Women in Oil & Gas: The Journey from Being an Engineering Student to Roughing It on an Oil Rig
Aliaa Ezz El Din, a 27-year-old Egyptian oil and gas field engineer says that field work in her industry is difficult not only for women, but for everyone. “It’s a very harsh environment. You miss events, like childbirths, lots of weddings and social events,” says Aliaa, who is with the Wellbore Intervention (WBI) team at Baker Hughes, a GE company (BHGE).
“But that’s what defines oil and gas. You have deal with it, working in the middle of nowhere with sand all around.” For women, of course, it’s even more challenging, she says.
“Not only here in Egypt, but the culture in the oil and gas everywhere is that it’s just for men. It’s difficult for people to deal with that, to have a female on the [production] rig. And for me as a supervisor, it was initially difficult to overcome the culture issues. But I had a lot of support” from people in the field and more generally from BHGE.
Her success, though, wasn’t just about outside support, Aliaa says. “You have to depend on yourself, have self-confidence and work hard to overcome whatever challenges you face.”
Her advice? “Never give up, even if you find a lot of obstacles in your way. Find the strength to overcome it. That’s what this field [of oil and gas] has taught me. That everything is possible. And never underestimate your ability to do something. Don’t say ‘no’. Try.”
Aliaa is a supervisor on the WBI team, which provides troubleshooting and problem-solving during all phases of well development and production to get things back on track as quickly as possible.
Aliaa is the first female BHGE field engineer in the Middle East working on a WBI team and the first female supervisor on a WBI team here in the region.
As was the case with her colleagues, customers too are initially surprised to see a female engineer. “What you always hear is: ‘But you’re a female!’ I explain that I’ve been on rigs onshore and offshore and have experience locally in Egypt and abroad on North Sea platforms. They say, ‘Okay, we’ll give it a try.’ And then they see the work I do. It’s just at the beginning when people question. After, everyone is fine.”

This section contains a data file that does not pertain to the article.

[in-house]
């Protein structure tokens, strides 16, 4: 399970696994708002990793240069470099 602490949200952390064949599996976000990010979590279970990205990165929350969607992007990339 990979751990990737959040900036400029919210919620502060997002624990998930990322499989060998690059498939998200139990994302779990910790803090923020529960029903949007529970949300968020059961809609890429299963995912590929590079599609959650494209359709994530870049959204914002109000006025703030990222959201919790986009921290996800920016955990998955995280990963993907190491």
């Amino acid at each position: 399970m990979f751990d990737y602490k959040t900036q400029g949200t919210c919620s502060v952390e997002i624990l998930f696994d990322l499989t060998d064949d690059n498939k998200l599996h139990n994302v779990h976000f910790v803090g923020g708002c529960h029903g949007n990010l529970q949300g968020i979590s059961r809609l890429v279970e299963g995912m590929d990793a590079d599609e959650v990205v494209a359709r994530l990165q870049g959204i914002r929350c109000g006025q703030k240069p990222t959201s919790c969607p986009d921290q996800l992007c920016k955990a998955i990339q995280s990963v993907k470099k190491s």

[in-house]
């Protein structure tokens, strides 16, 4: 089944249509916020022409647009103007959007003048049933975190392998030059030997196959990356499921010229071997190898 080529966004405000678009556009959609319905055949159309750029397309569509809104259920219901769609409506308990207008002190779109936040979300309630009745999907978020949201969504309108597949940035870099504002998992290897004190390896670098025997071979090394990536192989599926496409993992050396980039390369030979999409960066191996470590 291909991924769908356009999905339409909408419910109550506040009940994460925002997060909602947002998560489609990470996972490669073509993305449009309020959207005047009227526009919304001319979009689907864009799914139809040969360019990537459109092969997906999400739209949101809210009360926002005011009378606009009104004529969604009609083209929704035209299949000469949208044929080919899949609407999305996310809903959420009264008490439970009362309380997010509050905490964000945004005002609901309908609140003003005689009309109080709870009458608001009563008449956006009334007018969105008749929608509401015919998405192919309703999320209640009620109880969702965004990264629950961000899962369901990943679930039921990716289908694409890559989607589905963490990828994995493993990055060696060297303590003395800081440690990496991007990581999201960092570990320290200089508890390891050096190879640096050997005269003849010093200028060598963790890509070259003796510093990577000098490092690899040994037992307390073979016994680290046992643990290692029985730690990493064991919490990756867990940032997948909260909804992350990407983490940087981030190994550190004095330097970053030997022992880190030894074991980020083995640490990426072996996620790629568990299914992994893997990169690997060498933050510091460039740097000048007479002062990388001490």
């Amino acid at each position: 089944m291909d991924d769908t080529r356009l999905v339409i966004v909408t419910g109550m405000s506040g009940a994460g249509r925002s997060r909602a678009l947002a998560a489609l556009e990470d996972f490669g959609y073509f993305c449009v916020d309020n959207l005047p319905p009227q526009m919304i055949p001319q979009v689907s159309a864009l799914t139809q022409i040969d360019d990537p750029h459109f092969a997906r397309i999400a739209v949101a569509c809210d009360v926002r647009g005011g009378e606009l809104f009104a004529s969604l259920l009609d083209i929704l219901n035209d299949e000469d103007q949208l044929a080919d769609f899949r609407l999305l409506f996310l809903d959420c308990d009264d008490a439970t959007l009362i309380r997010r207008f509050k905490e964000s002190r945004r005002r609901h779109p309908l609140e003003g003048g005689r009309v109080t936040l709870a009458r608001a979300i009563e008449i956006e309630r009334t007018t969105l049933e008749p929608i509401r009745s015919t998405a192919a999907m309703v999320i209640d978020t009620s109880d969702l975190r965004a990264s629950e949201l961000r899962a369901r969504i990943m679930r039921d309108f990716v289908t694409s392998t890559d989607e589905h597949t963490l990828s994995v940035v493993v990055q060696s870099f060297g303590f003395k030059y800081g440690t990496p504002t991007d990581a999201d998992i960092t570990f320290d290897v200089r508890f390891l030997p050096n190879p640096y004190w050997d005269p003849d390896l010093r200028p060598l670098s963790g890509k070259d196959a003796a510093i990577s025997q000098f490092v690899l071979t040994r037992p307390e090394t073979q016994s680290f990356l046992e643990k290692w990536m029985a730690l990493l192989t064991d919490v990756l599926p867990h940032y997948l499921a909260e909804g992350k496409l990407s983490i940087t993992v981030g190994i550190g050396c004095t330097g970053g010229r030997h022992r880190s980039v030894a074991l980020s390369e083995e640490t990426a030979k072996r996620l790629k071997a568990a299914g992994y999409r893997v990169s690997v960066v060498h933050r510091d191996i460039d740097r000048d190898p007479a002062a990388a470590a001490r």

Ever since Aliaa joined BHGE from university in 2013, the company has helped her develop her career. They ensured she gained the necessary field experience, even providing her a small caravan for sleeping when she was the only female at a rig site in Egypt.
They also sent her to BHGE operations in the North Sea and Azerbaijan. “They want to have this diversity,” she says. “They really care about it, so they have provided me with help for everything, from training to field exposure, to travel and international assignments.”
Her family, too, has been supportive. “They trust me and my decisions, and that I will know how to find a way. They know I will do my best to achieve what I want to achieve and so support me to make my decisions.”
That said, Aliaa acknowledges it’s not been easy for her family when, for example, “they can’t even reach me by telephone when I’m on the rig.”
Aliaa, who loved math when she was young, earned a BA in engineering in the Gas and Petrochemical Department at Alexandria University and an MSc in Chemical Engineering from the same university. “I liked studying and was a top-ten student … so I never imagined that one day I would be in the field. I thought I would be in an office.”
For Aliaa, success is not only an issue of determination but also a “matter of passion. If you like what you are doing, you going to do it.” The two highlights of Aliaa’s career so far include working in the North Sea, which is one of the largest and most complex oil and gas fields in the world, and supporting the supergiant offshore Zohr Gas Field in Egypt.
Zohr “is the biggest field in Egypt, and the most important nowadays, so being involved, is something huge. It’s the biggest production for Egypt, help country a lot and be a great turning point. Encouraged by her opportunities at BHGE and driven by her own passion to learn, Aliaa aspires to become the first women in front-line management for the company. “Since I’m still young, I have a lot of opportunities to learn,” she says.